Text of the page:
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“Hugely important find”: 1,400 year old gold coin hoard discovered in England

A find of 131 gold coins along with four other gold objects dating to 1,400 years ago stands to be the largest find to date of gold coins from the early medieval period in England.  

Buried shortly after the year AD 600, the West Norfolk hoard contains a total of 131 gold coins, most of which are Frankish tremisses, as there coins were not yet produced in East Anglia at this date. The hoard contains nine gold solidi, a larger coin from the Byzantine empire worth three tremisses. The hoard also contains four other gold objects, including a gold bracteate (a type of stamped pendant), a small gold bar, and two other pieces of gold which were probably parts of larger items of jewellery.

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Comparisons are already being made to the famous discovery of ship burial from Sutton Hoo in Suffolk, which dates somewhere between the years 610 and 640. The Sutton Hoo burial included a purse of 37 gold coins, three blank gold discs of the same size as the coins and two small gold ingots, as well as many other gold items.

“This is a hugely important find,” says Gareth Williams, Curator of Early Medieval Coins at the British Museum. “It is close in date to the famous ship burial from Sutton Hoo in Suffolk, and although it doesn’t contain as much gold as the whole of the Sutton Hoo burial, it contains many more coins. In fact, it is the largest coin hoard of the period known to date. It must be seen alongside other recent finds from East Anglia and elsewhere, and will help to transform our understanding of the economy of early Anglo-Saxon England.”

Image courtesy Norfolk Castle Museum

At the point when the hoard was buried, England was not yet unified, but was divided into several smaller kingdoms. Of these, the kingdom of the East Angles, including modern Norfolk and Suffolk, was one of the most important. This region is also one of the most productive in terms of finds of archaeological material through metal detecting, so it is perhaps unsurprising that the largest find to date of gold coins from the Anglo-Saxon period was discovered in Norfolk by metal detectorists.

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Most Treasure cases are relatively straightforward, but this is an unusual case in a number of ways. The majority of the objects were found between 2014 and 2020 by a single detectorist, who prefers to remain anonymous. The landowner has also requested anonymity, and for this reason the find is currently described only as coming from ‘West Norfolk’. This finder has reported all of his finds to the appropriate authorities. However, ten of the coins were found by a second detectorist, David Cockle, who had permission from the landowner to detect in the same field. Mr Cockle, who at the time was a serving policeman, failed to report his discovery and instead attempted to sell his coins, pretending that they were single finds from a number of different sites. Mr Cockle’s deception was uncovered, and in 2017 he was found guilty of theft and sentenced to 16 months in prison, as well as being dismissed from the police.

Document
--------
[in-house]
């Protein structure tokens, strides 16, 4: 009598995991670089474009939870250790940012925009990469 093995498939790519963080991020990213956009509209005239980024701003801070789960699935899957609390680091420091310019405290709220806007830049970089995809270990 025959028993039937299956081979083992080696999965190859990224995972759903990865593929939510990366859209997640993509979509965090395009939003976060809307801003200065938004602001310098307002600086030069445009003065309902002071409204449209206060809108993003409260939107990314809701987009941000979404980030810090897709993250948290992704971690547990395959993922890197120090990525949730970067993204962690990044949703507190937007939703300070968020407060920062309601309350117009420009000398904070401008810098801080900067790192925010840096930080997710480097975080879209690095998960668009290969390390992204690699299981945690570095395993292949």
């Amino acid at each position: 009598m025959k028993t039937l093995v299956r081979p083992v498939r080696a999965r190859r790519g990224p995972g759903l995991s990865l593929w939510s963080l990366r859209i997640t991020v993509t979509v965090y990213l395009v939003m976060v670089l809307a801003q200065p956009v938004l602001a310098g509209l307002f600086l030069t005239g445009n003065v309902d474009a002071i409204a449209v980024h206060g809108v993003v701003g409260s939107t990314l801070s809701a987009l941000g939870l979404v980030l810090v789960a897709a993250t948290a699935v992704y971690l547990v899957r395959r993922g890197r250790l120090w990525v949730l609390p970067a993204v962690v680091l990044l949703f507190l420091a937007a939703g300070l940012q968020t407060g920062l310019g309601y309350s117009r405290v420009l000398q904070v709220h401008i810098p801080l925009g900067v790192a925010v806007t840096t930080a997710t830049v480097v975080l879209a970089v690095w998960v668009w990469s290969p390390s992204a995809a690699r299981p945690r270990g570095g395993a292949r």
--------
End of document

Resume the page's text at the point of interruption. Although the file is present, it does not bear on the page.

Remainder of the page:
“The West Norfolk hoard is a really remarkable find, which will provide a fascinating counterpart to Sutton Hoo at the other end of the kingdom of East Anglia,” explains Helen Geake, Finds Liaison Officer for Norfolk. “It underlines the value of metal-detected evidence in helping reconstruct the earliest history of England, but also shows how vulnerable these objects are to irresponsible collectors and the antiquities trade.”

Image courtesy Norfolk Castle Museum

Currently, the Coroner for Norfolk is holding an inquest to determine whether an important find of gold coins and other objects from West Norfolk constitutes Treasure under the terms of the Treasure Act (1996). Norwich Castle Museum hopes to acquire the hoard, with the support of the British Museum.

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The previous largest hoard of coins of this period was a purse containing 101 coins discovered at Crondall in Hampshire in 1828. It had been disturbed before discovery and may originally have included more coins. Buried around AD 640, the hoard contained a mixture of Anglo-Saxon, Frankish and Frisian coins, along with a single coin of the Byzantine Empire, minted in Constantinople.

The decades on either side of AD 600 were quite literally a golden age for early medieval England. The largest find of gold metalwork from the period was the Staffordshire hoard, discovered in 2009 by Terry Herbert, and dating from the mid-seventh century This contained over 5.1kg of gold and 1.4kg of silver. Though the Staffordshire hoard is currently the largest find of precious metal from the period, it contained no coins.

“This internationally-significant find reflects the wealth and Continental connections enjoyed by the early Kingdom of East Anglia,” adds Tim Pestell, Senior curator of Archaeology at Norwich Castle Museum and Art Gallery. “Study of the hoard and its findspot has the potential to unlock our understanding of early trade and exchange systems and the importance of west Norfolk to East Anglia’s ruling kings in the seventh century.”

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Image courtesy Norfolk Castle Museum

Top Image: Image courtesy Norfolk Castle Museum

 

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